Neck and shoulder pain is a common complaint associated with chronically tight/unbalanced muscles. It is often exacerbated by injury. Conventional medicine usually offers only anti-inflammatory, pain killing, and muscle relaxer drugs. Dr. Barnett may choose to prescribe these medications or give an injection on occasion, but is much more likely to use some combination of acupuncture, acupressure, and spinal adjustments to restore normal and comfortable movement to the joints involved.
neck pain and stiffness into the upper back (shoulders) is ubiquitous in today’s stressful lifestyle. Too many things/situations are “a pain in the neck.” We tend to hold our stress most often in the neck region. Muscles need to be relaxed most of the time, with occasional contractions. Both relaxation and contractions are needed for the muscles to be healthy. If muscles in the neck are constantly contracted, then they get poor blood supply and poor lymph drainage, resulting in neck pain. If poor circulation from chronic contracture persists, then the muscles loose their supple quality, becoming more more fibrotic (hard) and eventually weak. Fibromyalgia = fibrotic and painful muscles. Fibrosis is usually only going to occur from chronic muscle contracture, which usually requires ongoing treatment (occasional acupuncture and/or adjustments), which is not usually necessary if the problem began recently from a non-major injury/incident. Studies suggest that only 2-3 treatment are usually required if patients seek treatment within two weeks of onset. Patients often ask how often they should come in to prevent a major flare-up of a chronic problem. I agree that coming for preventive visits make sense, as they decrese the chances of a bigger problem occurring. The problem is that activities, diet, stress and injury are not constants for people, making predictions difficult for both healing and prevention. Therefore I will rarely make suggestions for “treatment plans” or recommendations for preventive treatments. I generally operate under the “come back when you think you need to” once you are pretty much better. To get there requires a higher frequency if symptoms are severe.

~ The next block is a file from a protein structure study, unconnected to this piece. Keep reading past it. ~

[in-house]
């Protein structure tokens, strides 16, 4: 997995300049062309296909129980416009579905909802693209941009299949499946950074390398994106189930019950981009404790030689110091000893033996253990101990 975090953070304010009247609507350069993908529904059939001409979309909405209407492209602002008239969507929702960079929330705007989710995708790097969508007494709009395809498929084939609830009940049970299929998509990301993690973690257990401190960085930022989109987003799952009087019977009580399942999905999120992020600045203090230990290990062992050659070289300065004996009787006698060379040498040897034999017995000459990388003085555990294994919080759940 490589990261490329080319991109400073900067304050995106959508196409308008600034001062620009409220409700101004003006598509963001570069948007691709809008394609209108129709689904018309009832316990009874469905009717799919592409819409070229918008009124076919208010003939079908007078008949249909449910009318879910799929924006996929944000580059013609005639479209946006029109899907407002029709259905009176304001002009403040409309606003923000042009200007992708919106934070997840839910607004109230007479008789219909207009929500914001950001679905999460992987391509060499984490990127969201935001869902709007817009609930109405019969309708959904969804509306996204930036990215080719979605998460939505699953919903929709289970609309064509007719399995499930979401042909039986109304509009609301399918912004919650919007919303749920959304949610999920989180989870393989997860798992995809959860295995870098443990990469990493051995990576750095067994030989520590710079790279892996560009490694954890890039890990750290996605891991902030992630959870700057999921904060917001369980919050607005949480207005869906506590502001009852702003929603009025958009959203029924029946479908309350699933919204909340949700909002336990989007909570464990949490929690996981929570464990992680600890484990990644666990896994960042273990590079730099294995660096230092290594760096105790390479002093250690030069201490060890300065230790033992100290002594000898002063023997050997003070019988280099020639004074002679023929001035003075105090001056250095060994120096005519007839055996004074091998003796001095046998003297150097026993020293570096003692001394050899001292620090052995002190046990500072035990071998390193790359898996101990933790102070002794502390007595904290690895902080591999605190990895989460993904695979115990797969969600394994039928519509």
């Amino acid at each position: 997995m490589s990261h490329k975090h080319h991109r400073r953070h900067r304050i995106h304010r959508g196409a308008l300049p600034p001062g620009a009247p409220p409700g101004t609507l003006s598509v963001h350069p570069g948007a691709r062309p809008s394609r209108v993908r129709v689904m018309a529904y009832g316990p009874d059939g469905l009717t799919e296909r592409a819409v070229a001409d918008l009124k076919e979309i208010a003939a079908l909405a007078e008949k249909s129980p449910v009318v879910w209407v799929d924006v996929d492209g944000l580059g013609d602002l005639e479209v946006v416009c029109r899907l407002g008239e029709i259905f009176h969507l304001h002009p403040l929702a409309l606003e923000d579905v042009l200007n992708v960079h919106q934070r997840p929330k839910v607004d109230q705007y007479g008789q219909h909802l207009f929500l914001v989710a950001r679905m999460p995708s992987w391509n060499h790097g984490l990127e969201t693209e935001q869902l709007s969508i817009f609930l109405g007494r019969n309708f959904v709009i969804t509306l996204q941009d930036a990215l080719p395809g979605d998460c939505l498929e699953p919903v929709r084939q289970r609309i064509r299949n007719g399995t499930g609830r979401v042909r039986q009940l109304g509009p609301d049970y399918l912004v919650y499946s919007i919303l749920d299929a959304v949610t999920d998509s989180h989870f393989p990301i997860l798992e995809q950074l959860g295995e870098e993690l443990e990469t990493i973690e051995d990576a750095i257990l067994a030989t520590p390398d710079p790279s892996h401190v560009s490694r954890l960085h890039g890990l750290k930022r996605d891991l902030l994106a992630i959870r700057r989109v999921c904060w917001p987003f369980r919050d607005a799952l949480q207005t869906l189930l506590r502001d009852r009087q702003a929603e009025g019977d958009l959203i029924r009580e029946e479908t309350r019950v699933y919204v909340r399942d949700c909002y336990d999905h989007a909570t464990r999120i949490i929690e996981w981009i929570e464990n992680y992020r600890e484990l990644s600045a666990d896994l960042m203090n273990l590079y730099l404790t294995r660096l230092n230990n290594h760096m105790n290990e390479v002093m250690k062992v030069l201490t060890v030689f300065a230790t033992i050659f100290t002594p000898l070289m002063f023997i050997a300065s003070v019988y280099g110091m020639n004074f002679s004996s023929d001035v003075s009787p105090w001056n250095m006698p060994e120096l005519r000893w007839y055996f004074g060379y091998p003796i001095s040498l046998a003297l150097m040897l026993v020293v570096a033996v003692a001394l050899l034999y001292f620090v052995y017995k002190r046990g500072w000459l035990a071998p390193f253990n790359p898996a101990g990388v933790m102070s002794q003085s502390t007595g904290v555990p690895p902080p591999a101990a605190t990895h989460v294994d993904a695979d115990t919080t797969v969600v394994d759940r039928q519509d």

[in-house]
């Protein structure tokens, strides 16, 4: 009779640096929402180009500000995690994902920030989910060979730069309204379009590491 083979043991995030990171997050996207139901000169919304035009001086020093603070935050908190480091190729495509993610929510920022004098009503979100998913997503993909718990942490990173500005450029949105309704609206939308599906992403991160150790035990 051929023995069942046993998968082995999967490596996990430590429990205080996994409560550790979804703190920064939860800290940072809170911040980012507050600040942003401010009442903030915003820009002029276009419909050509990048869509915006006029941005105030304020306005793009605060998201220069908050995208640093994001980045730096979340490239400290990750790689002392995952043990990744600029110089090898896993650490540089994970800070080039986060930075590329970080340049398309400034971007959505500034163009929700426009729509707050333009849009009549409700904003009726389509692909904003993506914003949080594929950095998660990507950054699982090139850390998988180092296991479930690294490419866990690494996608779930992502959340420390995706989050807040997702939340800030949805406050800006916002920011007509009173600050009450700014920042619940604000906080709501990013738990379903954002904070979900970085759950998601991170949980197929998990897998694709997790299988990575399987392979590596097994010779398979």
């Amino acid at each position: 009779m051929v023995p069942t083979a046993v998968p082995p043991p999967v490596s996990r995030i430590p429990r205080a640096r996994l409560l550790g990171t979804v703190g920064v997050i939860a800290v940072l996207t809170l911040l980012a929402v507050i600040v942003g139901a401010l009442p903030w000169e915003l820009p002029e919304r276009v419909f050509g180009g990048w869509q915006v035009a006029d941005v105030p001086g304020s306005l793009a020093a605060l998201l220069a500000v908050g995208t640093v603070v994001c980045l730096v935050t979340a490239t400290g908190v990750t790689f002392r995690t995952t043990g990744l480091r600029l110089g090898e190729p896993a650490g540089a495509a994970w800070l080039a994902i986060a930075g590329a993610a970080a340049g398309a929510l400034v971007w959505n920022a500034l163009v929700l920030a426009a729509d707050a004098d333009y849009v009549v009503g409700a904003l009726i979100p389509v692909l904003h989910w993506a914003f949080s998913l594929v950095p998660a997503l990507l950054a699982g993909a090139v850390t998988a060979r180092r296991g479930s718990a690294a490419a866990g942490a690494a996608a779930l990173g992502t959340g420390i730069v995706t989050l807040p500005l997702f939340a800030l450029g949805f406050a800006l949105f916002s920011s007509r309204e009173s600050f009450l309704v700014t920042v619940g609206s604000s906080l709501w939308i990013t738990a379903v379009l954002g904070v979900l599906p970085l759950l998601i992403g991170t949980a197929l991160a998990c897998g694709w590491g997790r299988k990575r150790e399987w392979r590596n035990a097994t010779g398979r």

While I first opened my practice in Iowa in 1997 intending to practice mainly acupuncture, my practice really took off because people were referring to me in large numbers for neck pain, calling me a “neck specialist”. When I asked why people called me that, I was told it was because my style was so different from all the other chiropractors patients had seen. It’s true that there were, and continues to be, four major differences in my approach compared to chiropractors.
1) The typical chiropractor looks for misalignment (bones out of place), which they call subluxation, and are fond of x-rays to find these. They may recognize fixation as an issue, but this, as with most things, are considered a result of misalignment. They also focus on the effects of subluxation on nerve conduction, leading to the assumption that they are treating more than just back and neck pain.
I differ here in that I don’t see misalignment as root cause of the fixation and other health issues. I see misalignment and neck pain as the effect of muscle contracture and imbalance.
2) the typical chiropractor uses x-Rays, postural analysis, palpating, etc to look for misalignment. These approaches are mainly mechanical.
I differ here in that while I may use these same mechanical approaches, I mainly use a functional Chinese medicine approach to finding the problem. This is a mind-body approach, which includes some muscles testing techniques roughly related to the Applied Kinesiology (AK) approach. AK is used by a small minority of chiropractors, naturopaths, MDs, and DOs, and can be used for some pretty exotic applications. I differ in that I keep my AK applications limited to mechanical applications and those most associated with traditional Chinese medicine, such as front-mu and back- shu points.
3) Most chiropractors adjust for neck pain while the patient lies on their back, whereas I adjust with the patient seated in a chair. I believe that this position allows more precision and safety in adjusting the patient.
4) The typical chiropractor seems to believe that the adjustment is the main therapy, with number and frequency of adjustments being the main factors in treatment success.
I differ in that I focus on muscle tightness and balance as the main factor related to reducing neck pain. My focus for neck pain management is to reduce hypertonic muscles and restore muscle balance so that patients can hold their neck adjustments. I give homework for patient to get control of their neck pain, especially if it is chronic.